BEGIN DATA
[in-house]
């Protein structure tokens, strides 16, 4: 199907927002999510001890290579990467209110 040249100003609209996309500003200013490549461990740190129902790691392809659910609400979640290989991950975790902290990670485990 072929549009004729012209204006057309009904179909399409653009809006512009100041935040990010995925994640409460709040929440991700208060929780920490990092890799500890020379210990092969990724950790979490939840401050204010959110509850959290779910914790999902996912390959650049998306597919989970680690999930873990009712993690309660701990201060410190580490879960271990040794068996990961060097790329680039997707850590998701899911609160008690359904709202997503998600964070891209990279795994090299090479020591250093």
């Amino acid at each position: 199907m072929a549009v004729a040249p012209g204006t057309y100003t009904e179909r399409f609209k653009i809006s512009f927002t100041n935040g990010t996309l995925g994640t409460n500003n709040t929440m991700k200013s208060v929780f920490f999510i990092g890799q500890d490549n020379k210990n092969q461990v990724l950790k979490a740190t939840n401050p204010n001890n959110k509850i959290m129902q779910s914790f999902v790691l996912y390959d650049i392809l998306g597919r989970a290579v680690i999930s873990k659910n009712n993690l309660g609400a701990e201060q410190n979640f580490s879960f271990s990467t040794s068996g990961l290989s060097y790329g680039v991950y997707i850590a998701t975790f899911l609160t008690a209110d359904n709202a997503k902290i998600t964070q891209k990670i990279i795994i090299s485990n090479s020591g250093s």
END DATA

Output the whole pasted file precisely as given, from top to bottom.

[in-house]
């Protein structure tokens, strides 16, 4: 199907927002999510001890290579990467209110 040249100003609209996309500003200013490549461990740190129902790691392809659910609400979640290989991950975790902290990670485990 072929549009004729012209204006057309009904179909399409653009809006512009100041935040990010995925994640409460709040929440991700208060929780920490990092890799500890020379210990092969990724950790979490939840401050204010959110509850959290779910914790999902996912390959650049998306597919989970680690999930873990009712993690309660701990201060410190580490879960271990040794068996990961060097790329680039997707850590998701899911609160008690359904709202997503998600964070891209990279795994090299090479020591250093």
């Amino acid at each position: 199907m072929a549009v004729a040249p012209g204006t057309y100003t009904e179909r399409f609209k653009i809006s512009f927002t100041n935040g990010t996309l995925g994640t409460n500003n709040t929440m991700k200013s208060v929780f920490f999510i990092g890799q500890d490549n020379k210990n092969q461990v990724l950790k979490a740190t939840n401050p204010n001890n959110k509850i959290m129902q779910s914790f999902v790691l996912y390959d650049i392809l998306g597919r989970a290579v680690i999930s873990k659910n009712n993690l309660g609400a701990e201060q410190n979640f580490s879960f271990s990467t040794s068996g990961l290989s060097y790329g680039v991950y997707i850590a998701t975790f899911l609160t008690a209110d359904n709202a997503k902290i998600t964070q891209k990670i990279i795994i090299s485990n090479s020591g250093s």